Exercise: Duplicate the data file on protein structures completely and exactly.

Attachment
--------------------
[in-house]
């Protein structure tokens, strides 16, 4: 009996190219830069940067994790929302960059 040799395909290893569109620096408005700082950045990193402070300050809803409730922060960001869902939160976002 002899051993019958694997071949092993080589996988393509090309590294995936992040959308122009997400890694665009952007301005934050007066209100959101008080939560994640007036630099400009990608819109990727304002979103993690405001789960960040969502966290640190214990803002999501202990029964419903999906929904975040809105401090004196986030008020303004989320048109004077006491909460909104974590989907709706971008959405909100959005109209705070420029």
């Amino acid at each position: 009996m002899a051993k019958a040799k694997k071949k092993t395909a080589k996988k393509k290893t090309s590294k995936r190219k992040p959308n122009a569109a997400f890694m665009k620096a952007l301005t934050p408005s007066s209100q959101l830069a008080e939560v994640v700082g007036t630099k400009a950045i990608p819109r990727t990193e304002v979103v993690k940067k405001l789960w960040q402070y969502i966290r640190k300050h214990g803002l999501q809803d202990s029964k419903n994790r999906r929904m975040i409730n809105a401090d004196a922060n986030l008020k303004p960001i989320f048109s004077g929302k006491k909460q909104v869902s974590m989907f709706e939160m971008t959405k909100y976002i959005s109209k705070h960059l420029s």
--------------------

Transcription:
[in-house]
């Protein structure tokens, strides 16, 4: 009996190219830069940067994790929302960059 040799395909290893569109620096408005700082950045990193402070300050809803409730922060960001869902939160976002 002899051993019958694997071949092993080589996988393509090309590294995936992040959308122009997400890694665009952007301005934050007066209100959101008080939560994640007036630099400009990608819109990727304002979103993690405001789960960040969502966290640190214990803002999501202990029964419903999906929904975040809105401090004196986030008020303004989320048109004077006491909460909104974590989907709706971008959405909100959005109209705070420029």
């Amino acid at each position: 009996m002899a051993k019958a040799k694997k071949k092993t395909a080589k996988k393509k290893t090309s590294k995936r190219k992040p959308n122009a569109a997400f890694m665009k620096a952007l301005t934050p408005s007066s209100q959101l830069a008080e939560v994640v700082g007036t630099k400009a950045i990608p819109r990727t990193e304002v979103v993690k940067k405001l789960w960040q402070y969502i966290r640190k300050h214990g803002l999501q809803d202990s029964k419903n994790r999906r929904m975040i409730n809105a401090d004196a922060n986030l008020k303004p960001i989320f048109s004077g929302k006491k909460q909104v869902s974590m989907f709706e939160m971008t959405k909100y976002i959005s109209k705070h960059l420029s």